You can add a Chase credit card authorized user through your Chase.com account or over the phone at (800) 935-9935. Anyone can be a Chase authorized user, regardless of their age or relationship to you. The only information you’ll need is the authorized user’s name, birthday and address.
Click the three dots on the far right under your card, then “More options.”
Click the “Account Services” dropdown menu.
Select “Add an authorized user.”
Make an ID and password for your authorized user.
Choose your authorized user’s level of access: None, View Only, or Transact.
Add other limits, such as the types of transactions your authorized user can make and whether his or her purchases need your approval.
Decide whether the authorized user can approve purchases made by other users.
Give the ID and password to the authorized user.
Before adding a Chase authorized user, it’s useful to remember what that means for you. You are the one liable for all charges, so make sure you trust the authorized user to act responsibly, or limit their access and privileges.
It’s worth noting that Chase authorized users are never able to change your account information, change your password, or request an increase or decrease to your credit limit.
Yes, authorized users do build credit. You can actually build a good or excellent credit score just as an authorized user on a credit card. When you become an authorized user, the account is added to your credit report, which means on-time payments by the primary cardholder will help you build good credit history. But because authorized users are not responsible for paying the bills, credit scores don’t give authorized user accounts as much weight. So you won’t build credit as fast as an authorized as you would with your own credit card account.… read full answer
Still, the fact that most credit card companies don’t have a minimum age for authorized users, means becoming one is a great way to build credit before you can get your own account. But there are a few positives and negatives you should know about before becoming an authorized user.
Here’s how authorized users build credit:
A friend or family member adds you to their credit card account as an authorized user.
The credit card account gets added to your credit reports, just like if it were your own account.
The issuer gives updated account information to the credit bureaus on a monthly basis.
Your credit standing improves if the account owner has on-time payments, low credit utilization and other signs of financial responsibility.
Your credit gets hurt if the account holder behaves irresponsibly.
You can get an account with negative information removed from your report, since you aren’t responsible for making payments.
Authorized users do build credit, but that credit can be good or bad, depending on how the primary accountholder manages balances and bill payments. So you only want to become an authorized user on an account owned by someone responsible.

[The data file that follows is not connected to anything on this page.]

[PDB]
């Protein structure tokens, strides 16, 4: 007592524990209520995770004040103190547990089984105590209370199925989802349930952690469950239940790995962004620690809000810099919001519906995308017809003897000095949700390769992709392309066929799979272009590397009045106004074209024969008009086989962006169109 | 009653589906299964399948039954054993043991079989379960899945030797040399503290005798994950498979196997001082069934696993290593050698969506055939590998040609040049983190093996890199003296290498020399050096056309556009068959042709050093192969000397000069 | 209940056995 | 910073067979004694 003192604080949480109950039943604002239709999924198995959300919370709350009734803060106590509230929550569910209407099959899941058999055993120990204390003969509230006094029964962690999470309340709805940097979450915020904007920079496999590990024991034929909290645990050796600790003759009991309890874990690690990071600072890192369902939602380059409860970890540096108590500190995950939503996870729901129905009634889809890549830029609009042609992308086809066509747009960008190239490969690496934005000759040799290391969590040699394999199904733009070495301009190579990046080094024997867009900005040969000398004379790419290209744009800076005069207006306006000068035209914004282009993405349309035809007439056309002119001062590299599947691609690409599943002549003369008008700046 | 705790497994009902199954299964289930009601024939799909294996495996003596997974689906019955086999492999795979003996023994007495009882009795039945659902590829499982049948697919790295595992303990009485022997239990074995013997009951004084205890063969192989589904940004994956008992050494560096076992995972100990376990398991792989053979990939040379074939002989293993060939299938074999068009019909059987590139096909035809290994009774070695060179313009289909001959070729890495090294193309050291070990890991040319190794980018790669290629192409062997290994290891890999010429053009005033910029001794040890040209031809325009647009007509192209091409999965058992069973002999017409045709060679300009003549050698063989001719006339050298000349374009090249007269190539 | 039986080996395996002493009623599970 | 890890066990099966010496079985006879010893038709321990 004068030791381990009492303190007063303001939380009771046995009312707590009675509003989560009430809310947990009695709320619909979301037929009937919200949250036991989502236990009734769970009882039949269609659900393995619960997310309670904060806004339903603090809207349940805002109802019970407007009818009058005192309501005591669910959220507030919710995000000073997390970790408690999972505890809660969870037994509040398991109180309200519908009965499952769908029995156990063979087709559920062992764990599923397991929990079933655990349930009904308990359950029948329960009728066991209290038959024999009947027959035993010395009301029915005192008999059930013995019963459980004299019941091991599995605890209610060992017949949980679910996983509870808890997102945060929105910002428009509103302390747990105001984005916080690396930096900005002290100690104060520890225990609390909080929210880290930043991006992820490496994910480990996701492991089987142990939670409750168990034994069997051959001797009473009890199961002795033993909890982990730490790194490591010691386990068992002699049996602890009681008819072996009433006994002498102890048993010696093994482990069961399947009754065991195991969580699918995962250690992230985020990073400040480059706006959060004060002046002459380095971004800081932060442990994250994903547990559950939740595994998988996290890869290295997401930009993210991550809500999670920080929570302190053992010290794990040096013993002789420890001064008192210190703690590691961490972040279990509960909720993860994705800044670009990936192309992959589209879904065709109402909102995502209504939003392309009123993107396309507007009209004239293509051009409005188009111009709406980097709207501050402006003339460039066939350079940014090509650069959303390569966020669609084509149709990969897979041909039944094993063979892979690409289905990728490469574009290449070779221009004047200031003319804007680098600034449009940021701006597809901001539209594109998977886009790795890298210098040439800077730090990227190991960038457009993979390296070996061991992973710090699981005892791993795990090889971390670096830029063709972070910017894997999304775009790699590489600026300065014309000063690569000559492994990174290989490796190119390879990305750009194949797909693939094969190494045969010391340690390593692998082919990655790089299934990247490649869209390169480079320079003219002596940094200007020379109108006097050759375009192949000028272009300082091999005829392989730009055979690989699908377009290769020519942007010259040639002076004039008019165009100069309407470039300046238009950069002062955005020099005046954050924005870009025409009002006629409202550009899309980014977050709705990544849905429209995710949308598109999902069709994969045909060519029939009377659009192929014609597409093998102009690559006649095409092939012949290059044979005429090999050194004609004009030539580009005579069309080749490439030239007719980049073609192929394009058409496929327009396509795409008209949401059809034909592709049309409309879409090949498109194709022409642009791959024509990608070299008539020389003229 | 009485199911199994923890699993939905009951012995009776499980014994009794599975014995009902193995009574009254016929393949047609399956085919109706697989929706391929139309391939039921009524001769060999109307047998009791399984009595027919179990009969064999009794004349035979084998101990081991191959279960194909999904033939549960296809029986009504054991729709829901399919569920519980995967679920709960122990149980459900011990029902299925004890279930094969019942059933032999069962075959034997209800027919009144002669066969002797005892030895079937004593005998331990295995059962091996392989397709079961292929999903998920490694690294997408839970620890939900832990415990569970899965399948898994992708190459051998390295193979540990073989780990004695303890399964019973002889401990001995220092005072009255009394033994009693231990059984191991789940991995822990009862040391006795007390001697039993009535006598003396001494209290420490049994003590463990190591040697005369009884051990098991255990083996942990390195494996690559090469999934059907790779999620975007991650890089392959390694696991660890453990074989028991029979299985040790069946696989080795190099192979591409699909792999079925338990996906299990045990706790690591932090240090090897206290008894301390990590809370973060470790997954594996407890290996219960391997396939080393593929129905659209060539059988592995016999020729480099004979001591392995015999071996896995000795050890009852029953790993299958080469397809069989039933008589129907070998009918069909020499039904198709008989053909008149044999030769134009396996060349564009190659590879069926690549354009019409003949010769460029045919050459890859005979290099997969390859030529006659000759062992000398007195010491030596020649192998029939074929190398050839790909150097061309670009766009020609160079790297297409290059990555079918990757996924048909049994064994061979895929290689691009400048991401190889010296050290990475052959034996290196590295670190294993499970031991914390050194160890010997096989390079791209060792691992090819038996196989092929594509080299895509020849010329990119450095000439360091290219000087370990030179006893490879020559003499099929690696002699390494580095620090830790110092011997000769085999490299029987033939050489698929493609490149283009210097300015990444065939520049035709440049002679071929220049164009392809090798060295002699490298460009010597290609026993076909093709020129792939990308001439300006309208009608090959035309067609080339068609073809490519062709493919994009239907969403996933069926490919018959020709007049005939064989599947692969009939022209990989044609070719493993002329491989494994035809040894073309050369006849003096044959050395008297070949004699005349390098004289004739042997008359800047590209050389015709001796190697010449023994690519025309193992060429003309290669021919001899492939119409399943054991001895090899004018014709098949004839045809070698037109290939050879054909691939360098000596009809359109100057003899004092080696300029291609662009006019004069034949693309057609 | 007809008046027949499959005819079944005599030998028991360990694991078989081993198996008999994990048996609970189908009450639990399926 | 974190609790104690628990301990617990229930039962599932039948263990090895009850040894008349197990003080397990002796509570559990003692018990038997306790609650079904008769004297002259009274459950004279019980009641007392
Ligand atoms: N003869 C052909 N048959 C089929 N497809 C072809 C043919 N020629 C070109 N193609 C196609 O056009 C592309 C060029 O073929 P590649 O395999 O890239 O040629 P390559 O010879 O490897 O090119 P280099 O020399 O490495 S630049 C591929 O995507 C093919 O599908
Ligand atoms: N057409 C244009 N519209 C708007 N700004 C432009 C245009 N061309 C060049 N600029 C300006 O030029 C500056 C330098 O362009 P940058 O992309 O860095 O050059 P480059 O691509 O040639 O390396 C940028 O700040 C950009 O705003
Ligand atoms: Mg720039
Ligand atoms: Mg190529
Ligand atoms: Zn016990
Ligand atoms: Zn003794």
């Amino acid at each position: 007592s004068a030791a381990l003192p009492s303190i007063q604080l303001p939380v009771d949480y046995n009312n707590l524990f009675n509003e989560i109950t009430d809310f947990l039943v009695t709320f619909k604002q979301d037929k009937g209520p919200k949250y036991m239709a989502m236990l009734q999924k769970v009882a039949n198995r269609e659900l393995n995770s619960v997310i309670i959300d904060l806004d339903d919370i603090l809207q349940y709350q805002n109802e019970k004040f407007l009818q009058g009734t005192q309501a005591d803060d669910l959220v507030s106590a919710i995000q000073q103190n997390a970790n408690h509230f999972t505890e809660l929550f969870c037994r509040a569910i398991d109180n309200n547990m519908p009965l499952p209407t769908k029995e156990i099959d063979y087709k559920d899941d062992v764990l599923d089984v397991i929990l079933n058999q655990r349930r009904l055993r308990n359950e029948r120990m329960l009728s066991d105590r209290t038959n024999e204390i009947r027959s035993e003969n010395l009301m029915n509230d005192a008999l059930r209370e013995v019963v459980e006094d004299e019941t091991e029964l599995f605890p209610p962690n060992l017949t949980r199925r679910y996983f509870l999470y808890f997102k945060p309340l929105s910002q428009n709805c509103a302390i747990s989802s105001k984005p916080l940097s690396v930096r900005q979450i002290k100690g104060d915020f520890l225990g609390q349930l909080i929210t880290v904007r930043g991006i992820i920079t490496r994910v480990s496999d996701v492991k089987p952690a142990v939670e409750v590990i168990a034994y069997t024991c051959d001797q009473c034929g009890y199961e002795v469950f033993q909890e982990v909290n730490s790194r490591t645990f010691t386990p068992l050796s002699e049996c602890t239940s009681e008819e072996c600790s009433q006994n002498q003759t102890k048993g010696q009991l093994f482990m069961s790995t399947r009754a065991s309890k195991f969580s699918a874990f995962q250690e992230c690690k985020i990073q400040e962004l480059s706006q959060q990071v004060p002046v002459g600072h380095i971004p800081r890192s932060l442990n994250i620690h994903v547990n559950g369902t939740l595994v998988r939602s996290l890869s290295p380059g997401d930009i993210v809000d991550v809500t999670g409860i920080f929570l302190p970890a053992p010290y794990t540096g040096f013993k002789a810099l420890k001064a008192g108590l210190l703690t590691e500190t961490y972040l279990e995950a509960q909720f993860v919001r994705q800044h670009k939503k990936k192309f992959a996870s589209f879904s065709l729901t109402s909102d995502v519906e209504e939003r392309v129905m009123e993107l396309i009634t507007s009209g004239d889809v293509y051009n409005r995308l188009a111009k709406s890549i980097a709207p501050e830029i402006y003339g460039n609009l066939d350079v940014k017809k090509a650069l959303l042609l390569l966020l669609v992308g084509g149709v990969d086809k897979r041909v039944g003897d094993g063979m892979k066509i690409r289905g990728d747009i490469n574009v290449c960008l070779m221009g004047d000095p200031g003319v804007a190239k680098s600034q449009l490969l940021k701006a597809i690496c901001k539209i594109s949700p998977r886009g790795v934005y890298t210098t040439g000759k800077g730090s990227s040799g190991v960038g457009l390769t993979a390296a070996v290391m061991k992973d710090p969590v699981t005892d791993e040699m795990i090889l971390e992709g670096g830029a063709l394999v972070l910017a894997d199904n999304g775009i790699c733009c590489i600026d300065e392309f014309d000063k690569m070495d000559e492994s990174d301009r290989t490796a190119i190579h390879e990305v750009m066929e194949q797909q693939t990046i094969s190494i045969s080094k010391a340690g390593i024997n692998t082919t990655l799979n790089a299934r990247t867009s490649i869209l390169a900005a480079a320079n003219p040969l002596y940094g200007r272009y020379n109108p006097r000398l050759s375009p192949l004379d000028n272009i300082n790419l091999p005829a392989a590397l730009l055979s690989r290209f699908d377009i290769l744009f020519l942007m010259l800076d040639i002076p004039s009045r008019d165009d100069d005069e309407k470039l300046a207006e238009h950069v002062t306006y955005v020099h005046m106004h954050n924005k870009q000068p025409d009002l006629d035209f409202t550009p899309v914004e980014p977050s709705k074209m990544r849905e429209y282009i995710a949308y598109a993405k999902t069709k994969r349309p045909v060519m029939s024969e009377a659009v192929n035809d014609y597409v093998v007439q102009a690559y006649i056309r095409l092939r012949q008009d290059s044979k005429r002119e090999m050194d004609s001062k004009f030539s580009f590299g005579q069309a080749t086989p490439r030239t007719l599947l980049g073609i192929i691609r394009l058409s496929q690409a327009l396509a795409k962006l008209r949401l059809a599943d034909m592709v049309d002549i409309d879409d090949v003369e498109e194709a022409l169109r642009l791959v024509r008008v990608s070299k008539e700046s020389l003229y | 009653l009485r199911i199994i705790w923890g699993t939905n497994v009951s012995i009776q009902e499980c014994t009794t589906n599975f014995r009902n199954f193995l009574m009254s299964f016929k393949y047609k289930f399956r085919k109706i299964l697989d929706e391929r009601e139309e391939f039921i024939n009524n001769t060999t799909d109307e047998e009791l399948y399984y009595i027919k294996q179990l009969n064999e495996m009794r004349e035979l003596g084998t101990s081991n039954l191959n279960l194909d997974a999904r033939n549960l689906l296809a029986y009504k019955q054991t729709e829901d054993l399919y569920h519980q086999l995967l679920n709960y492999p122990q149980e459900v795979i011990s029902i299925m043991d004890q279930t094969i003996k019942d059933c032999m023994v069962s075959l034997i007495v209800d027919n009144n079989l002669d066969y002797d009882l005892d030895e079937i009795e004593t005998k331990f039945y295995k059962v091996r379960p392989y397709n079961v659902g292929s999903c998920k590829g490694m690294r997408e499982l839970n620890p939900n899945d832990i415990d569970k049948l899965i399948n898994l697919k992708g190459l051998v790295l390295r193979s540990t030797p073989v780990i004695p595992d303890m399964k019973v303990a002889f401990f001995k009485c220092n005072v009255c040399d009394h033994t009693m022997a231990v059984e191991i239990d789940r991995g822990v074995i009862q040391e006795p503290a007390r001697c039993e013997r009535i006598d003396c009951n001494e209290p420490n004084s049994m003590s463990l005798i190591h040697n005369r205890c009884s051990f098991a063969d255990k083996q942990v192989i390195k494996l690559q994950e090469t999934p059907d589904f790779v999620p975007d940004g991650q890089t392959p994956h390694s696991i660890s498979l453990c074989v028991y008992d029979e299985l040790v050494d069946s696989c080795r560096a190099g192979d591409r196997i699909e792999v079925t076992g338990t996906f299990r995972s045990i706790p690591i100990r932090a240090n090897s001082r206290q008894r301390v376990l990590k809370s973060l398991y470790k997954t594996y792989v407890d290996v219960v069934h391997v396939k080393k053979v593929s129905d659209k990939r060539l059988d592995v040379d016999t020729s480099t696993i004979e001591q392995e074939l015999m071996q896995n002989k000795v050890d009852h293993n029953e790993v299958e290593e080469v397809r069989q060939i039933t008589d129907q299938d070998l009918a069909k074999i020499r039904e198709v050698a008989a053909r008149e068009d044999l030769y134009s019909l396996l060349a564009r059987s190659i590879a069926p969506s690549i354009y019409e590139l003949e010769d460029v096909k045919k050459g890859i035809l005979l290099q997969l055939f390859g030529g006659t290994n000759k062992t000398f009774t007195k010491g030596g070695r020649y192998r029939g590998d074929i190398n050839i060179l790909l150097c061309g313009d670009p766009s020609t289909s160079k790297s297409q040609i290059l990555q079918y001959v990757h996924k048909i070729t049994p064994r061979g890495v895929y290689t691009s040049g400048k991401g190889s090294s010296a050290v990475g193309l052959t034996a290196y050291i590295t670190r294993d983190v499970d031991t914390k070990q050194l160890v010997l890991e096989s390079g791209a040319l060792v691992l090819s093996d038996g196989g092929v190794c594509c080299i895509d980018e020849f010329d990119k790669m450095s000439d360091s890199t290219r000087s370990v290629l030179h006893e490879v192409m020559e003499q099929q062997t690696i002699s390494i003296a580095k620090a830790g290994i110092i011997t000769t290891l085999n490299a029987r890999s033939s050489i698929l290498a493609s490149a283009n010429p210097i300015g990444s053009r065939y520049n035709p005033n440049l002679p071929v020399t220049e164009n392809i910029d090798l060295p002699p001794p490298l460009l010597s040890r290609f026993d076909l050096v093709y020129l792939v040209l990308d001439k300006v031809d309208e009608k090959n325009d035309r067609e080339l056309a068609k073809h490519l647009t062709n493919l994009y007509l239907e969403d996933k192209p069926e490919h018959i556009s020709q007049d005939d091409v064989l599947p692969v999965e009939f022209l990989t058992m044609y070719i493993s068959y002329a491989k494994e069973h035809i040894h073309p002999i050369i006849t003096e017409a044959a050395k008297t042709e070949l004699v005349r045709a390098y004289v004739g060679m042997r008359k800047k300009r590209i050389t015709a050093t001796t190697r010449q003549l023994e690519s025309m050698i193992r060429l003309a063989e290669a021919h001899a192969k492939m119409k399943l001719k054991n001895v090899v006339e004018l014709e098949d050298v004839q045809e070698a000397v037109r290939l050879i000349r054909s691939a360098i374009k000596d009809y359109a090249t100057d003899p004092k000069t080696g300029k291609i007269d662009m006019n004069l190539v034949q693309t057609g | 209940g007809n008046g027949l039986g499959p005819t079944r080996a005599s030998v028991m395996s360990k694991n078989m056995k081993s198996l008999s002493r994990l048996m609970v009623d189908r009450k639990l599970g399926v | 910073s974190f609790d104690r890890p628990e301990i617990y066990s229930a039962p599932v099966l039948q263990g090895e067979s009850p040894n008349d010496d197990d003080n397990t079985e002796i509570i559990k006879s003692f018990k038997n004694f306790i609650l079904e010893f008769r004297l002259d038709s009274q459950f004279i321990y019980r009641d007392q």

But in the event that an authorized user account does end up hurting your credit, you can dispute the account to get it removed from your credit report. That’s because any mistakes made won’t be your responsibility.
Finally, you’ll build credit faster if you also have your own credit card account that you use responsibly. You can get a starter credit card once you turn 18 years old, as long as you have enough money to pay the bills.
If you have bad credit and are worried you won’t get approved, try applying for a secured credit card. Secured cards require security deposits, but they have the highest approval odds of all credit cards and accept people with bad credit.
To add a Chase Sapphire Reserve authorized user, log into your online account, go to the “Access Manager” page, and click “Add New User.” Enter the user’s name and create a temporary ID and password, which the authorized user can later change. Then, customize the authorized user’s privileges by setting a limit for how much they can spend and choosing whether or not to require approval for their purchases. The new user will get their card within 7-10 business days.… read full answer
Here’s some more Chase Sapphire Reserve authorized user info:
There is a $75 annual fee for each authorized user, on top of the card’s $550 annual fee.
An authorized user’s purchases count toward the minimum spending requirement to earn Chase Sapphire Reserve’s 60,000 points initial bonus.
Authorized users earn rewards at the same rates as the primary cardholder. All earnings go to the primary cardholder.
The primary cardholder is responsible for charges made by the authorized user.
All statements, alerts and mail will be addressed to the primary cardholder.
Adding a Chase Sapphire Reserve authorized user is easy, and can be a smart way to earn extra rewards. Just be prepared to pay the extra fee, as well as any charges your user might make.
Being added as an authorized user will not have a significant impact on your credit score, because you're not responsible for paying the bills.
When you become an authorized user, the account is added to your credit report, which means on-time payments by the primary cardholder will help you build a good credit history. Missed payments and constantly using a lot of the available credit will negatively affect your credit score. Some credit reporting agencies do not include negative history in authorized users' credit reports.… read full answer
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